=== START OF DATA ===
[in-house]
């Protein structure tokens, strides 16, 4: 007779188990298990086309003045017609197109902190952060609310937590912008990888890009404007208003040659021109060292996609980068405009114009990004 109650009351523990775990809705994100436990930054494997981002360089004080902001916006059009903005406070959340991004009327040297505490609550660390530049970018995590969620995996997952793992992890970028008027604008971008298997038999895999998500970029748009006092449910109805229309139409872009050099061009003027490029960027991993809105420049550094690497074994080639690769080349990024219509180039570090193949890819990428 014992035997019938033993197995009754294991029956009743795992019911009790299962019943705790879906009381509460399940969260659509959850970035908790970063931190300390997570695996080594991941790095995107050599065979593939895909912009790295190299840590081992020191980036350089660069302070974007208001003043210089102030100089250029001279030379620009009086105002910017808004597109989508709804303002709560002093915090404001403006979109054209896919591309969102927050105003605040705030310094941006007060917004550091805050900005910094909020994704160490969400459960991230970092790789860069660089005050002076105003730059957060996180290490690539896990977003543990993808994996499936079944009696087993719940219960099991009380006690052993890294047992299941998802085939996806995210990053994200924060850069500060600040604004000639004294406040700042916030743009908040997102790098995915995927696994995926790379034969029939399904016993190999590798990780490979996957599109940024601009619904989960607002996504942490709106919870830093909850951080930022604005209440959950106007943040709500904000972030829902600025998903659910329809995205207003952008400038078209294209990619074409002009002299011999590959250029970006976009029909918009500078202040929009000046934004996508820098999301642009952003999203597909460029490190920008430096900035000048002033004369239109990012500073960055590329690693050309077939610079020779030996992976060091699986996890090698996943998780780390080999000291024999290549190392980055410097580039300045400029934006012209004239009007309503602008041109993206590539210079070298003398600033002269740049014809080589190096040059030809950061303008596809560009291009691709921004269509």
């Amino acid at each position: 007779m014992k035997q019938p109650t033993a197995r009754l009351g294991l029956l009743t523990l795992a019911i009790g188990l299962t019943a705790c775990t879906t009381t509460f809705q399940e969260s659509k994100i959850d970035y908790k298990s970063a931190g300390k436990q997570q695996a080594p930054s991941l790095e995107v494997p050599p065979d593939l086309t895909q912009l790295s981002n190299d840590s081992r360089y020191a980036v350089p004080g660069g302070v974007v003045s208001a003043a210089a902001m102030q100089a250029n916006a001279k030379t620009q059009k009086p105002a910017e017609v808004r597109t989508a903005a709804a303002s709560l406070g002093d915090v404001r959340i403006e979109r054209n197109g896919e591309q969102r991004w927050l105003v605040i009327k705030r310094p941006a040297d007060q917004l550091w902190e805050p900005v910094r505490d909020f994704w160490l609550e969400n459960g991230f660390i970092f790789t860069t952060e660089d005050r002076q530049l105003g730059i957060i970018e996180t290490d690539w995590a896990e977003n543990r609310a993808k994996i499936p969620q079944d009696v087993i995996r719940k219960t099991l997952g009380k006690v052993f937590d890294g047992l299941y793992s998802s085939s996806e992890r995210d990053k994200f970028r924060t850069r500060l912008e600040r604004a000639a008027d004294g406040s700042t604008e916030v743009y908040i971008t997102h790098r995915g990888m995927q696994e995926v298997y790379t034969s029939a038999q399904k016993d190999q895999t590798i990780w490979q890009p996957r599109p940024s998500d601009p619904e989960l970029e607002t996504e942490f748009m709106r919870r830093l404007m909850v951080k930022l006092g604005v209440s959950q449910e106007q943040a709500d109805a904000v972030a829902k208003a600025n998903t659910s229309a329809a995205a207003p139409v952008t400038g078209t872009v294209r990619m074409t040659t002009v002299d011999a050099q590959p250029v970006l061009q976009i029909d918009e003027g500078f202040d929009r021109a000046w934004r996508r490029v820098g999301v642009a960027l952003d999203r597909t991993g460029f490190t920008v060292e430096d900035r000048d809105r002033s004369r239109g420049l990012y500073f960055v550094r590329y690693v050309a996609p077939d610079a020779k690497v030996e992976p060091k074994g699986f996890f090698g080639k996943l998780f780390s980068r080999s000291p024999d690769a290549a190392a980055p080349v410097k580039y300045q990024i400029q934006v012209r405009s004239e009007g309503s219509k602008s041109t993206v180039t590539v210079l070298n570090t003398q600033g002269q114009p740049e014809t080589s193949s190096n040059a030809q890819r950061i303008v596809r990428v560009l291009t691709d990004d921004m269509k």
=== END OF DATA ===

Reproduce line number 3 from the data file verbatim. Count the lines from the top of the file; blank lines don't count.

């Amino acid at each position: 007779m014992k035997q019938p109650t033993a197995r009754l009351g294991l029956l009743t523990l795992a019911i009790g188990l299962t019943a705790c775990t879906t009381t509460f809705q399940e969260s659509k994100i959850d970035y908790k298990s970063a931190g300390k436990q997570q695996a080594p930054s991941l790095e995107v494997p050599p065979d593939l086309t895909q912009l790295s981002n190299d840590s081992r360089y020191a980036v350089p004080g660069g302070v974007v003045s208001a003043a210089a902001m102030q100089a250029n916006a001279k030379t620009q059009k009086p105002a910017e017609v808004r597109t989508a903005a709804a303002s709560l406070g002093d915090v404001r959340i403006e979109r054209n197109g896919e591309q969102r991004w927050l105003v605040i009327k705030r310094p941006a040297d007060q917004l550091w902190e805050p900005v910094r505490d909020f994704w160490l609550e969400n459960g991230f660390i970092f790789t860069t952060e660089d005050r002076q530049l105003g730059i957060i970018e996180t290490d690539w995590a896990e977003n543990r609310a993808k994996i499936p969620q079944d009696v087993i995996r719940k219960t099991l997952g009380k006690v052993f937590d890294g047992l299941y793992s998802s085939s996806e992890r995210d990053k994200f970028r924060t850069r500060l912008e600040r604004a000639a008027d004294g406040s700042t604008e916030v743009y908040i971008t997102h790098r995915g990888m995927q696994e995926v298997y790379t034969s029939a038999q399904k016993d190999q895999t590798i990780w490979q890009p996957r599109p940024s998500d601009p619904e989960l970029e607002t996504e942490f748009m709106r919870r830093l404007m909850v951080k930022l006092g604005v209440s959950q449910e106007q943040a709500d109805a904000v972030a829902k208003a600025n998903t659910s229309a329809a995205a207003p139409v952008t400038g078209t872009v294209r990619m074409t040659t002009v002299d011999a050099q590959p250029v970006l061009q976009i029909d918009e003027g500078f202040d929009r021109a000046w934004r996508r490029v820098g999301v642009a960027l952003d999203r597909t991993g460029f490190t920008v060292e430096d900035r000048d809105r002033s004369r239109g420049l990012y500073f960055v550094r590329y690693v050309a996609p077939d610079a020779k690497v030996e992976p060091k074994g699986f996890f090698g080639k996943l998780f780390s980068r080999s000291p024999d690769a290549a190392a980055p080349v410097k580039y300045q990024i400029q934006v012209r405009s004239e009007g309503s219509k602008s041109t993206v180039t590539v210079l070298n570090t003398q600033g002269q114009p740049e014809t080589s193949s190096n040059a030809q890819r950061i303008v596809r990428v560009l291009t691709d990004d921004m269509k």